Around the web: other writings on BBC-reported subjects

Some of the issues reported by the BBC and discussed here over the past few days have also been the subject of some great writing from a variety of sources which deserves to be shared.

Tim Marshall of Sky News wrote a strong piece about the Israeli elections and the David Ward and Gerald Scarfe affairs. 

“Sections of the commentariat confidently predicted that the result of the Israeli elections would be the most right-wing government seen since the state’s modern inception in 1948. They were wrong.

Unperturbed by this dismal failure to understand the currents of Israeli society, Jew and Arab, the great but not so good, went on to woefully misunderstand the meaning of the Holocaust, and distort Holocaust imagery.

Pre-election, many British and American analysts told us that Prime Minister Benjamin Netanyahu simply wasn’t right-wing enough for an electorate accelerating even further rightwards. Wrong.

We were told the breakthrough party would be the right-wing Habayit Hayehudi led by Naftali Bennet. Wrong.

We were further informed that Israeli-Arabs, 20% of the population, were so disillusioned with politics they would boycott the election. Wrong.”

Read the rest here.

Daniel Finkelstein of The Times hit the ball out of the park with this piece entitled “Lessons from the Holocaust? Try these two” – unfortunately behind a paywall. 

“By the time my grandmother boarded the train from Belsen she was close to death. For a year she had given every scrap of food she had to her little girls, to my mother and her two sisters. Now starvation meant that she could scarcely stand. But somehow she managed to hold herself upright and stumble on board.

She had to, for this train was the only chance of liberty. A prisoner exchange had been arranged and somehow, using false passports, my family was on it. But the Nazis were excluding anyone whose illness might disclose to the Allies the hunger and disease in the camps. My grandmother knew that, starved though she was, she would have to walk to freedom. If she did not, her girls would die, as so many, many more had died and were still to die.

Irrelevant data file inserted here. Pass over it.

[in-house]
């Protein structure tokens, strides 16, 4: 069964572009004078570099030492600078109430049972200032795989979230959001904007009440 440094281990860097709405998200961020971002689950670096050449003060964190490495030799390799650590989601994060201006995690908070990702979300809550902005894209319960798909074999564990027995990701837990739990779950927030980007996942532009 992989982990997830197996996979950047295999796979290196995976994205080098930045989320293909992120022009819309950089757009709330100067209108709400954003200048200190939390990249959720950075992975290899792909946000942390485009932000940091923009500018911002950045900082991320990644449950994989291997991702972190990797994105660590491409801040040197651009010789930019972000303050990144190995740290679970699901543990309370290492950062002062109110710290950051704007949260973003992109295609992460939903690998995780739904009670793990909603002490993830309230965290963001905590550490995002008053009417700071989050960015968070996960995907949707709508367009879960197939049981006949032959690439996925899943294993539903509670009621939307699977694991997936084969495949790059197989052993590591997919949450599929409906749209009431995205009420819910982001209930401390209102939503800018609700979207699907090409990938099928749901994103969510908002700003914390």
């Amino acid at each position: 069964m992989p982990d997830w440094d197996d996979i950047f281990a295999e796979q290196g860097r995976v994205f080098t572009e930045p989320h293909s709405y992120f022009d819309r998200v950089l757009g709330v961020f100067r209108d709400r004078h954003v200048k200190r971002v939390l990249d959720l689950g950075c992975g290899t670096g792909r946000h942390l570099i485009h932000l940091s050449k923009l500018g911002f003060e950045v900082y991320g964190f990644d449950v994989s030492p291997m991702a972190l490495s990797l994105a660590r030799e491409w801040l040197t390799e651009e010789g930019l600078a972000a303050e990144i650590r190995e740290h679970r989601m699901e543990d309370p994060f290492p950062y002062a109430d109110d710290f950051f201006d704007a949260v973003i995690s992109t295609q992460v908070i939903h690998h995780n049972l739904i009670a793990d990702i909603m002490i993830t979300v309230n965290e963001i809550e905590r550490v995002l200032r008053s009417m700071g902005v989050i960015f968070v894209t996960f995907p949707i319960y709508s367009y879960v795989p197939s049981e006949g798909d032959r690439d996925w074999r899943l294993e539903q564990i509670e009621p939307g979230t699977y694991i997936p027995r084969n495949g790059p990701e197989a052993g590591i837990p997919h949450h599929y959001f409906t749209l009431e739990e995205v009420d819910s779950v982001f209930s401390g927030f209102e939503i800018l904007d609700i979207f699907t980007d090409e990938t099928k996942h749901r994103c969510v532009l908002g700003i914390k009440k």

On board she collapsed as the train made its winter way through frozen countryside to safety in Switzerland. And then, stranded in the middle of nowhere, the train stopped. A guard appeared. He waved his hands at my family and told them that there were too many people on the train. They would have to get off. They would be left to die in the snow.

My aunt, the eldest child, protested. My grandmother was too ill to be moved, she said. The Nazi guard looked. He shrugged. OK, he said. And he moved on.

My grandmother lived just long enough to see her little girls through their ordeal, to deliver them from the camps to safety. She crossed the border to Switzerland and before the day was done, she died.

Last week, in anticipation of Holocaust Memorial Day, David Ward, the Liberal Democrat MP for Bradford East, said that the Jews — my Mum, perhaps, her sisters — hadn’t learnt the lesson of the Holocaust. “It appears that the suffering by the Jews has not transformed their views on how others should be treated.” I’ll give my Mum a call when I have a moment and pass on his complaint.”

Last but not least, Norman Geras  – Professor Emeritus in Politics at the University of Manchester and author of the consistently thought-provoking Normblog – has an essay in the Fathom Journal entitled “Alibi Antisemitism” which concludes:

“It is a moral scandal that some few decades after the unmeasurable catastrophe that overtook the Jewish people in Europe, these anti-Semitic themes and ruses are once again respectable; respectable not just down there with the thugs but pervasively also within polite society, and within the perimeters of a self-flattering liberal and left opinion. It is a bleak lesson to all but those unwilling to see. The message of ‘never again’ has already proved to have been too sanguine. Genocides still occur. We now know, as well, that should a new calamity ever befall the Jewish people, there will be, again, not only the direct architects and executants but also those who collaborate, who collude, who look away and find the words to go with doing so. Some of these, dismayingly, shamefully, will be of the left.

This is not a hopeful conclusion, but it is a necessary one. The best of hope in politics must always be allied to a truthful realism. We need to know what we are up against.”

Read the whole essay here


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